Dear Vincentian Friends,
For Vincentians, Advent is the season of conducting toy and gift drives, assembling special food baskets, and preparing holiday meal programs. It is also the time of donor solicitation and, no doubt, some Christmas parties. Of course, the regular requests for Home Visits don’t take a break.
Most of our “special” Christmas programs require our neighbors in need to sign up, or we may send them an invitation to participate. These programs require this level of organization, but I have found that some of my most meaningful experiences have been with the person who was not on the list or who arrived just when we were about to close. I know making exceptions to program rules can create problems, but I have also found that when I listened to that person’s story, it often melted my heart.
Many of those stories are the ones I still remember. When I really listen to a person asking for me to make an exception to help them, it is a tough call. Usually, I still stick to the plan, but sometimes I am reminded of Mary and Joseph finding no room left in the inn. They had a pretty compelling story, and someone at least let them use the barn for shelter. Can I be at least that flexible?
I remember a father who came to ask if we had any toys left the day after our gift program. He was not on our list, but I learned he had nothing to give his children because a fire had destroyed their apartment that week. I realized that maybe he was conning me, but his gratitude for the gifts we did supply was real. It turned out he had been telling the truth, and we were able to help with furniture and food when the family relocated a few weeks later.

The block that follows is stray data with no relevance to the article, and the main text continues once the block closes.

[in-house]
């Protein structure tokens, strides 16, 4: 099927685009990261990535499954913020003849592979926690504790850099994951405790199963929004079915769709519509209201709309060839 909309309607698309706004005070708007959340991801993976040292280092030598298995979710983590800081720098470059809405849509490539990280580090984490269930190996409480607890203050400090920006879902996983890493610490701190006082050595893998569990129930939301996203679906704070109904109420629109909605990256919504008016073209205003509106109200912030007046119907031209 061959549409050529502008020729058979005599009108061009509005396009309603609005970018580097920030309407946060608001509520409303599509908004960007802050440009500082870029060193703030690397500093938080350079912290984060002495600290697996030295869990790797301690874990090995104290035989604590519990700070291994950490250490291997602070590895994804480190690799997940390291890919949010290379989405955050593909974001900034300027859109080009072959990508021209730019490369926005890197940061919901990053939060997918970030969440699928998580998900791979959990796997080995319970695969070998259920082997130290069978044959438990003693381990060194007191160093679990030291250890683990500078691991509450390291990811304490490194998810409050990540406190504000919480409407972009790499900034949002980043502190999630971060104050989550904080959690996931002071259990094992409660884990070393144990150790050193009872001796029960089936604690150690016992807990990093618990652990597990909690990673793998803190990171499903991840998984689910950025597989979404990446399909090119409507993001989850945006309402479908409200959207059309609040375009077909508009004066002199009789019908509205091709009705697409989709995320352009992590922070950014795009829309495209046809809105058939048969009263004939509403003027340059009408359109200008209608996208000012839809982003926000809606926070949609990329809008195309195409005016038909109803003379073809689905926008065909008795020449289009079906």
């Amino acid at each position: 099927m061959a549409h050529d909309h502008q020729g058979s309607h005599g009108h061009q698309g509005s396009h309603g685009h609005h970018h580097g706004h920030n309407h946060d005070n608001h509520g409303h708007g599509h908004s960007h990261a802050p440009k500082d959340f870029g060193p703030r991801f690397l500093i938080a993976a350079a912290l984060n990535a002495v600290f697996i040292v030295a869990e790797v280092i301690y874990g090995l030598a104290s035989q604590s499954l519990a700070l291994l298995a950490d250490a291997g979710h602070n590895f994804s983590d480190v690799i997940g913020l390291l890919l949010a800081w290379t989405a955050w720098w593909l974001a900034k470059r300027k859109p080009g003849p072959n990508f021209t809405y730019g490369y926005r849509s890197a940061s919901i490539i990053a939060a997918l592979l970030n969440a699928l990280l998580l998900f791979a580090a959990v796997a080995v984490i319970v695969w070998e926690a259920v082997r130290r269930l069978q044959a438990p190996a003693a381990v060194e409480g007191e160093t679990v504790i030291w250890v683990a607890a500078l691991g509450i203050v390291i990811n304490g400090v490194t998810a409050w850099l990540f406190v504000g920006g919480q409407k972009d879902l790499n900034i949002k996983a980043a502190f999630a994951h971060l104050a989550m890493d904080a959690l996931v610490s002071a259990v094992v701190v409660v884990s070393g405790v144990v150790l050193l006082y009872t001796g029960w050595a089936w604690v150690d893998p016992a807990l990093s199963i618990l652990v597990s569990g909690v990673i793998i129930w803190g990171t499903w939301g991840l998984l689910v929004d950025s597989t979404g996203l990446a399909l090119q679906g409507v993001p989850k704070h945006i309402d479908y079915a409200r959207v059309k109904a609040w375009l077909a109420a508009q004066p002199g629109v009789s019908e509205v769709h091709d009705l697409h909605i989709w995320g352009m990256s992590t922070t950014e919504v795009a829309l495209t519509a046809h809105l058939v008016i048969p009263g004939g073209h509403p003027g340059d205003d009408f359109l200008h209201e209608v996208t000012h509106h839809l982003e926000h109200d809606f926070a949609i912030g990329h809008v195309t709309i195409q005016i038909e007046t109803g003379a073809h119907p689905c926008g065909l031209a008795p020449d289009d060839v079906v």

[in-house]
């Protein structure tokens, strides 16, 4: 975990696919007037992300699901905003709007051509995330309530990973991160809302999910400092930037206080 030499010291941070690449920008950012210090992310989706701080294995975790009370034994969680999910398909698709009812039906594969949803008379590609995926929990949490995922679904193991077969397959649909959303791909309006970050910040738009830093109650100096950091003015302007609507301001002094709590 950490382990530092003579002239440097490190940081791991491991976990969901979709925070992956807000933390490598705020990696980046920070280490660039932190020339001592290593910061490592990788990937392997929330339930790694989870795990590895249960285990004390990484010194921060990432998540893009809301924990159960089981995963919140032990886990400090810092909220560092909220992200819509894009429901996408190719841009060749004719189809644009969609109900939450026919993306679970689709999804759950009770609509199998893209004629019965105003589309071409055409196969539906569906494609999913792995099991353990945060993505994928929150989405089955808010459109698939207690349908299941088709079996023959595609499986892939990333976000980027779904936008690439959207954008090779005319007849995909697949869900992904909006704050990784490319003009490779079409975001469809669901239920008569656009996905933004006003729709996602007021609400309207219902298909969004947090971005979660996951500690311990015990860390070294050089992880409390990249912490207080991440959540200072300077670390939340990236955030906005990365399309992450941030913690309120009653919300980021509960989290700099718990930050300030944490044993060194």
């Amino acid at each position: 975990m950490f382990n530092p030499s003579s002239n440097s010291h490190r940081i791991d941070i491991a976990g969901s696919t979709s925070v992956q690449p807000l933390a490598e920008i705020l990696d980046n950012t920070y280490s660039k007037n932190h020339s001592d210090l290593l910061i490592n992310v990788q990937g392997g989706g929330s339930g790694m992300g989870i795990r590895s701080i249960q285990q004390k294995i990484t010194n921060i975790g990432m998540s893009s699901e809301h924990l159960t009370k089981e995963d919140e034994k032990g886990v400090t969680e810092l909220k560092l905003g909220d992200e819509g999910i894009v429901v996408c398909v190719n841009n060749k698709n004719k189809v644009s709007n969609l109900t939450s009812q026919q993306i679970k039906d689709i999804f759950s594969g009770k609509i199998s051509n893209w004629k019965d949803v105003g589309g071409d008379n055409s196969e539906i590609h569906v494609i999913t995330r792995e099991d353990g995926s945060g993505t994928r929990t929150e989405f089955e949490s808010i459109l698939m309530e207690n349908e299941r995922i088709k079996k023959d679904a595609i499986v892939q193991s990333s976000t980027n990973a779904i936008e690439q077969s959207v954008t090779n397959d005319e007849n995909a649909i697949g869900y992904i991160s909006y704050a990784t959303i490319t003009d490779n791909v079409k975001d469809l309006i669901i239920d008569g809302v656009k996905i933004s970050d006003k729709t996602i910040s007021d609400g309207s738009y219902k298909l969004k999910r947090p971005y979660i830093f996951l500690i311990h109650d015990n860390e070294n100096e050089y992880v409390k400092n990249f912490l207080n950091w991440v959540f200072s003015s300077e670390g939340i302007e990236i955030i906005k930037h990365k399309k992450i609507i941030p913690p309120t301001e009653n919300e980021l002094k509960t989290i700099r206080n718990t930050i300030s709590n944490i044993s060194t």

Sometimes when I listen to these stories, I experience a shared helplessness. One such instance was a Christmas Eve morning when parents with kids in their van asked if I knew of somewhere they could stay for the next week until their apartment was available on January 1st. All I could offer was a suggestion for a place where they could get a meal that evening and where there would be some gifts for the children. Sometimes, these interactions have no elements of Christmas joy — like the time I sat with a man who was crying because he was no longer welcome home for the holidays because of his addiction and past behavior. Sometimes, the only gift we can give is a listening presence to another human being.
A final story I will share involved a man who was so angry at his family on December 23rd that he took all his wrapped gifts and dumped them into one of our thrift store drop boxes. The next day, he regretted it. I was locking up on the afternoon of Christmas Eve when he came and begged me to go with him and retrieve those presents. Listening to the conversion experience he had the night before made me wonder what ghosts of Christmas past, present and future had visited him. How could I not try to help? Sure enough, the gifts were all still there in the drop box. After getting a big hug, we loaded two large bags of wrapped gifts into the trunk of his car. It was a story worthy of a Hallmark Channel movie.
We have experiences all year long of special interactions with the people we serve. Somehow, these stories seem a little more magical at this time of the year. Let’s not forget that people deserve to have us listen to them and respond to them with the same care all year long.
This can be a time of year when our many tasks can seem overwhelming, but I think most of us do look forward to all of our special efforts. I hope your Conference has shared the responsibility for your programs, so that no one person gets burned out. I also hope you make sure your own family does not feel ignored or left out. Even our Rule reminds us that “Vincentians are available for work in the Conferences after fulfilling their family and professional duties.”
Finally, I hope each of you experiences the beauty of this Christmas season and is blessed with knowing that God is with us. Let us rejoice and be glad.
Serviens in spe,
National Council President